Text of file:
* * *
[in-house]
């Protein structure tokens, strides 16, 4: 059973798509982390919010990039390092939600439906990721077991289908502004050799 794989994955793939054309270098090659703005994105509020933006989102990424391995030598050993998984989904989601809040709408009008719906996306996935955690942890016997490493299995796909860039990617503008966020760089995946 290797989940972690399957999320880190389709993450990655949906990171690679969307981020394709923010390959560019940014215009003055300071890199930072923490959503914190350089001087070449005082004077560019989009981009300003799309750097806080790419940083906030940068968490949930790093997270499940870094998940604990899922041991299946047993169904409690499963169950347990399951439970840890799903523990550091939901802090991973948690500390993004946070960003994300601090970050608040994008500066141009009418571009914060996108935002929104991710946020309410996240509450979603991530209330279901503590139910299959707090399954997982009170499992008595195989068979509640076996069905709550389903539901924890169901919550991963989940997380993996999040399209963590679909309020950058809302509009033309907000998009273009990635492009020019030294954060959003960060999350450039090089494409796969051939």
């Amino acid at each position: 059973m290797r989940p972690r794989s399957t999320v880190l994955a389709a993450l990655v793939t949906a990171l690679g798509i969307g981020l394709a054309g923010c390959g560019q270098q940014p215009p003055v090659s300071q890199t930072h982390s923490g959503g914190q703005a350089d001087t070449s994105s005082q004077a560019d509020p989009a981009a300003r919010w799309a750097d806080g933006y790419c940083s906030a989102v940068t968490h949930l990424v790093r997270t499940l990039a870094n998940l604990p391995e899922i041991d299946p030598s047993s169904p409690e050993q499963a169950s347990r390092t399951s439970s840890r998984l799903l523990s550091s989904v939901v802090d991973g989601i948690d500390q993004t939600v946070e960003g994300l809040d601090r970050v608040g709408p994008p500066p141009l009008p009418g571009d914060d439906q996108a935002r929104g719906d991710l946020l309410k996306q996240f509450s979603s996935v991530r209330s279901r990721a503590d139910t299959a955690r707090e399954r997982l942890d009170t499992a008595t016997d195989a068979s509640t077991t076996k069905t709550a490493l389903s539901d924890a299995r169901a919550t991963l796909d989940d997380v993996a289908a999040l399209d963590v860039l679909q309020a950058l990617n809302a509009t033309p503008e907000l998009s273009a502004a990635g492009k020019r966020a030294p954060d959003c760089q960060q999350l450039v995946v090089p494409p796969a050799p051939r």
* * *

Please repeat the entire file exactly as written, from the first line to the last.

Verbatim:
[in-house]
């Protein structure tokens, strides 16, 4: 059973798509982390919010990039390092939600439906990721077991289908502004050799 794989994955793939054309270098090659703005994105509020933006989102990424391995030598050993998984989904989601809040709408009008719906996306996935955690942890016997490493299995796909860039990617503008966020760089995946 290797989940972690399957999320880190389709993450990655949906990171690679969307981020394709923010390959560019940014215009003055300071890199930072923490959503914190350089001087070449005082004077560019989009981009300003799309750097806080790419940083906030940068968490949930790093997270499940870094998940604990899922041991299946047993169904409690499963169950347990399951439970840890799903523990550091939901802090991973948690500390993004946070960003994300601090970050608040994008500066141009009418571009914060996108935002929104991710946020309410996240509450979603991530209330279901503590139910299959707090399954997982009170499992008595195989068979509640076996069905709550389903539901924890169901919550991963989940997380993996999040399209963590679909309020950058809302509009033309907000998009273009990635492009020019030294954060959003960060999350450039090089494409796969051939």
């Amino acid at each position: 059973m290797r989940p972690r794989s399957t999320v880190l994955a389709a993450l990655v793939t949906a990171l690679g798509i969307g981020l394709a054309g923010c390959g560019q270098q940014p215009p003055v090659s300071q890199t930072h982390s923490g959503g914190q703005a350089d001087t070449s994105s005082q004077a560019d509020p989009a981009a300003r919010w799309a750097d806080g933006y790419c940083s906030a989102v940068t968490h949930l990424v790093r997270t499940l990039a870094n998940l604990p391995e899922i041991d299946p030598s047993s169904p409690e050993q499963a169950s347990r390092t399951s439970s840890r998984l799903l523990s550091s989904v939901v802090d991973g989601i948690d500390q993004t939600v946070e960003g994300l809040d601090r970050v608040g709408p994008p500066p141009l009008p009418g571009d914060d439906q996108a935002r929104g719906d991710l946020l309410k996306q996240f509450s979603s996935v991530r209330s279901r990721a503590d139910t299959a955690r707090e399954r997982l942890d009170t499992a008595t016997d195989a068979s509640t077991t076996k069905t709550a490493l389903s539901d924890a299995r169901a919550t991963l796909d989940d997380v993996a289908a999040l399209d963590v860039l679909q309020a950058l990617n809302a509009t033309p503008e907000l998009s273009a502004a990635g492009k020019r966020a030294p954060d959003c760089q960060q999350l450039v995946v090089p494409p796969a050799p051939r």